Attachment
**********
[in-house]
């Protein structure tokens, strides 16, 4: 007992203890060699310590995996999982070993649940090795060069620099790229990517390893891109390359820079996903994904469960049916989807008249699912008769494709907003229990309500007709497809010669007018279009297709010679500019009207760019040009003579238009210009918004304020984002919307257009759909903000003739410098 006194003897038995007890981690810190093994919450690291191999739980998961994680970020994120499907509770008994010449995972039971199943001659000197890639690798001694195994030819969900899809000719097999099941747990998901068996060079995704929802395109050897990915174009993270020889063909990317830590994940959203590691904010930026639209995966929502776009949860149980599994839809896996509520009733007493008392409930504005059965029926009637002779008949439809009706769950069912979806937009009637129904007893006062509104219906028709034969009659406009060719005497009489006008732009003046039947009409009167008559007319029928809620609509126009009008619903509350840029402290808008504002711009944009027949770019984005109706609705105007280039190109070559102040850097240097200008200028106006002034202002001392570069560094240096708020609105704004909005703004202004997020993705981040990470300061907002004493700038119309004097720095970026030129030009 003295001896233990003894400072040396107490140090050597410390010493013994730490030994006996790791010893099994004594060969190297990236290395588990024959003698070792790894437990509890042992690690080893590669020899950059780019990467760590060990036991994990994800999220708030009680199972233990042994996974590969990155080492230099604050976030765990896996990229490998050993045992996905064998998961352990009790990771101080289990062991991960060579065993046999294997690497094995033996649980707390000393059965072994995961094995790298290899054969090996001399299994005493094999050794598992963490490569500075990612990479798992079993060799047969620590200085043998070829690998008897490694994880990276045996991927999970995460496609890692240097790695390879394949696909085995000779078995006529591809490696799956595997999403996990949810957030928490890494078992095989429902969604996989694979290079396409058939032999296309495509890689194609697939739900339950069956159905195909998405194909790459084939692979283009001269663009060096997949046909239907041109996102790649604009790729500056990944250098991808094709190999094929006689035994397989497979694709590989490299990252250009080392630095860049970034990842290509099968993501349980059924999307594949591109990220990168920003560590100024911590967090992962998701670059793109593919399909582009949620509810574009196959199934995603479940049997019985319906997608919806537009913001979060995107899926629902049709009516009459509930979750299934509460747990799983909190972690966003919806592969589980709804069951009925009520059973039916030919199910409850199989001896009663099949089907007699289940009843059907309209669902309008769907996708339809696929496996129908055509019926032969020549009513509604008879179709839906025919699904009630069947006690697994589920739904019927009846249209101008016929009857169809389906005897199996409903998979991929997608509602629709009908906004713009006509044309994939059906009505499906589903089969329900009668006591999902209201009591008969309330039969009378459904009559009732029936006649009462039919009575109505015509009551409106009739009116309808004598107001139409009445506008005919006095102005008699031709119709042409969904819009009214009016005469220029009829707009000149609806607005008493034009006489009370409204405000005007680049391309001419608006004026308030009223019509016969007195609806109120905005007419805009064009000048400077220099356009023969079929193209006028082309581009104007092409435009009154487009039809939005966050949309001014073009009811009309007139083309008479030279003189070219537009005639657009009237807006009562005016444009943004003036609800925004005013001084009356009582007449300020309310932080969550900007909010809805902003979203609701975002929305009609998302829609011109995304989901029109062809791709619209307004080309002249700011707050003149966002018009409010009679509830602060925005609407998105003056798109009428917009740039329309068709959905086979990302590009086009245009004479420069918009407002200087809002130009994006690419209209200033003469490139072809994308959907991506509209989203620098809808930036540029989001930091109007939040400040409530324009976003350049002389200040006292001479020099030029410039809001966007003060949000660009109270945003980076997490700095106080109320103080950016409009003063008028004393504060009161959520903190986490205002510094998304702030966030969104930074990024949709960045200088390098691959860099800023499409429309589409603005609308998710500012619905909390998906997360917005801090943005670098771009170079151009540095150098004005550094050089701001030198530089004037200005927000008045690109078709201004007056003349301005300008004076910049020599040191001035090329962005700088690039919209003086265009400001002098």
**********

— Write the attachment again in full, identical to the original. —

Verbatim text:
[in-house]
């Protein structure tokens, strides 16, 4: 007992203890060699310590995996999982070993649940090795060069620099790229990517390893891109390359820079996903994904469960049916989807008249699912008769494709907003229990309500007709497809010669007018279009297709010679500019009207760019040009003579238009210009918004304020984002919307257009759909903000003739410098 006194003897038995007890981690810190093994919450690291191999739980998961994680970020994120499907509770008994010449995972039971199943001659000197890639690798001694195994030819969900899809000719097999099941747990998901068996060079995704929802395109050897990915174009993270020889063909990317830590994940959203590691904010930026639209995966929502776009949860149980599994839809896996509520009733007493008392409930504005059965029926009637002779008949439809009706769950069912979806937009009637129904007893006062509104219906028709034969009659406009060719005497009489006008732009003046039947009409009167008559007319029928809620609509126009009008619903509350840029402290808008504002711009944009027949770019984005109706609705105007280039190109070559102040850097240097200008200028106006002034202002001392570069560094240096708020609105704004909005703004202004997020993705981040990470300061907002004493700038119309004097720095970026030129030009 003295001896233990003894400072040396107490140090050597410390010493013994730490030994006996790791010893099994004594060969190297990236290395588990024959003698070792790894437990509890042992690690080893590669020899950059780019990467760590060990036991994990994800999220708030009680199972233990042994996974590969990155080492230099604050976030765990896996990229490998050993045992996905064998998961352990009790990771101080289990062991991960060579065993046999294997690497094995033996649980707390000393059965072994995961094995790298290899054969090996001399299994005493094999050794598992963490490569500075990612990479798992079993060799047969620590200085043998070829690998008897490694994880990276045996991927999970995460496609890692240097790695390879394949696909085995000779078995006529591809490696799956595997999403996990949810957030928490890494078992095989429902969604996989694979290079396409058939032999296309495509890689194609697939739900339950069956159905195909998405194909790459084939692979283009001269663009060096997949046909239907041109996102790649604009790729500056990944250098991808094709190999094929006689035994397989497979694709590989490299990252250009080392630095860049970034990842290509099968993501349980059924999307594949591109990220990168920003560590100024911590967090992962998701670059793109593919399909582009949620509810574009196959199934995603479940049997019985319906997608919806537009913001979060995107899926629902049709009516009459509930979750299934509460747990799983909190972690966003919806592969589980709804069951009925009520059973039916030919199910409850199989001896009663099949089907007699289940009843059907309209669902309008769907996708339809696929496996129908055509019926032969020549009513509604008879179709839906025919699904009630069947006690697994589920739904019927009846249209101008016929009857169809389906005897199996409903998979991929997608509602629709009908906004713009006509044309994939059906009505499906589903089969329900009668006591999902209201009591008969309330039969009378459904009559009732029936006649009462039919009575109505015509009551409106009739009116309808004598107001139409009445506008005919006095102005008699031709119709042409969904819009009214009016005469220029009829707009000149609806607005008493034009006489009370409204405000005007680049391309001419608006004026308030009223019509016969007195609806109120905005007419805009064009000048400077220099356009023969079929193209006028082309581009104007092409435009009154487009039809939005966050949309001014073009009811009309007139083309008479030279003189070219537009005639657009009237807006009562005016444009943004003036609800925004005013001084009356009582007449300020309310932080969550900007909010809805902003979203609701975002929305009609998302829609011109995304989901029109062809791709619209307004080309002249700011707050003149966002018009409010009679509830602060925005609407998105003056798109009428917009740039329309068709959905086979990302590009086009245009004479420069918009407002200087809002130009994006690419209209200033003469490139072809994308959907991506509209989203620098809808930036540029989001930091109007939040400040409530324009976003350049002389200040006292001479020099030029410039809001966007003060949000660009109270945003980076997490700095106080109320103080950016409009003063008028004393504060009161959520903190986490205002510094998304702030966030969104930074990024949709960045200088390098691959860099800023499409429309589409603005609308998710500012619905909390998906997360917005801090943005670098771009170079151009540095150098004005550094050089701001030198530089004037200005927000008045690109078709201004007056003349301005300008004076910049020599040191001035090329962005700088690039919209003086265009400001002098």